Meat: The Benefits of the ‘Real Deal’

I love animals; they’re delicious. For me, this is more than a bumper sticker slogan; it’s a way of life.

Growing up on a beef cattle farm in Georgia, no meal made it to the table without some form of animal protein on it. There was always plenty of ground beef (read: cull cows) from our freezer along with fried chicken and smoked pork BBQ. The only “alternative protein” in our house was ground venison from my Dad’s occasional hunting trip that Mom would sneak into spaghetti or lasagna. I spent the first 18 years of my career in the meat business as a proud global ambassador for the Certified Angus Beef® brand. Today, I’m raising two little boys in Alabama who love smoked tri-tip as much as they love Cheerios and mac and cheese.

Not surprisingly, as a loud and proud voracious carnivore, I have very mixed feelings about the alternative proteins coming onto the market. While I’ll grudgingly admit that we need to co-exist with these new competitors (some of my favorite Millennials are even trying them!), the fact is they are coming after our hard-earned meat consumers. Now, I’m a glass-half-full kind of gal who likes to obsess over my clients rather than my competitors, so I usually don’t spend a lot of energy worrying about what the competition is up to. But we know that these trendy plant-based (and soon cell-based) protein players are pouncing on the 23 percent of current meat eaters who would like to eat a less-meat-oriented diet. * So, how do we as a meat industry fight to keep meat on the plate? I have two tried-and-true answers that play to our strengths and they are precisely the reasons why consumers love meat:  taste and nutrition.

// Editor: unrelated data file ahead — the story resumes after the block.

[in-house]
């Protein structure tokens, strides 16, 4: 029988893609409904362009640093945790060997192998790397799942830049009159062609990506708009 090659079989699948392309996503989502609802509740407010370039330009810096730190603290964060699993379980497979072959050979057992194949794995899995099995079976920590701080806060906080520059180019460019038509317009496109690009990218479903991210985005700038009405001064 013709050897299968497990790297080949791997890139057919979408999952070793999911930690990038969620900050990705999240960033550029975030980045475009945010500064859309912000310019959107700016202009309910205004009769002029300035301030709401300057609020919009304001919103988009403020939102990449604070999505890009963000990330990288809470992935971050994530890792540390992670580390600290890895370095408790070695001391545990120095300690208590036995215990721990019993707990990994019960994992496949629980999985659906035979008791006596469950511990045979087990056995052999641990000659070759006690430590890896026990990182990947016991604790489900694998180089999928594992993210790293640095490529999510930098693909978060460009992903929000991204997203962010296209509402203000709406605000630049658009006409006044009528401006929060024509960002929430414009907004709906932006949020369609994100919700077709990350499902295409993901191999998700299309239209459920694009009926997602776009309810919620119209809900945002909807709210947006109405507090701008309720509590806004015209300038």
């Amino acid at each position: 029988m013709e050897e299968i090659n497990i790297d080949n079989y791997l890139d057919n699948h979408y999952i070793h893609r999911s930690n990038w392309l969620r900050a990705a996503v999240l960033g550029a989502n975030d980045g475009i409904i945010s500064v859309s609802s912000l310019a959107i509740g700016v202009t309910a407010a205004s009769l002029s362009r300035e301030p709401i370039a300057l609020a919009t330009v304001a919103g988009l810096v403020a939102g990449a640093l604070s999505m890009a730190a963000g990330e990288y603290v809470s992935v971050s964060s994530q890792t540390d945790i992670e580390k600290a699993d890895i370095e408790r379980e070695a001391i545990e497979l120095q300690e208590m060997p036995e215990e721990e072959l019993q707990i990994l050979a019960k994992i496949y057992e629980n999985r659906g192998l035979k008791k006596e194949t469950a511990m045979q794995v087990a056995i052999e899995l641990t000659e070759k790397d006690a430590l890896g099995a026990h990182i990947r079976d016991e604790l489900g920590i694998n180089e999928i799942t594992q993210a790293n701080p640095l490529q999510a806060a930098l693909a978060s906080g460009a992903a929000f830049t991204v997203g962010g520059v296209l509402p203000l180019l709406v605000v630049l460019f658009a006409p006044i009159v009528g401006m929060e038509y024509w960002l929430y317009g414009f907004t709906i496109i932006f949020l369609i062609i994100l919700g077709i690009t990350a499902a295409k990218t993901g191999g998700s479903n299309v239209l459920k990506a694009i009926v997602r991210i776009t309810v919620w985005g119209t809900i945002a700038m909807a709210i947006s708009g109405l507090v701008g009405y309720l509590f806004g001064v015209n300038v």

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Fat is Flavor!

maggie-o'quinnAs a southerner raised in Georgia and now a proud nine-year resident of Alabama, I have enjoyed a lifelong love affair with saturated fat. I live for pork BBQ from local hole-in-the-wall restaurants with dirt floors (my favorite is Fresh Air BBQ in Jackson, GA), CAB® fat-on tri-tips on the grill and my husband’s buttermilk biscuits where lard is the not-so-secret ingredient. And no respectable southerner serves their greens without some saturated fat to make our dishes sing:  We are unapologetic about adding bacon to our kale and ham hocks to our collards.

I was born in 1975 at the time the “war on fat” was raging in our country. But I never understood why saturated fat was considered the evil enemy until I read Nina Teicholz’ book, “The Big Fat Surprise.” Her book is a fascinating dive into the studies that propelled the low-fat diet craze into our modern day lexicon.

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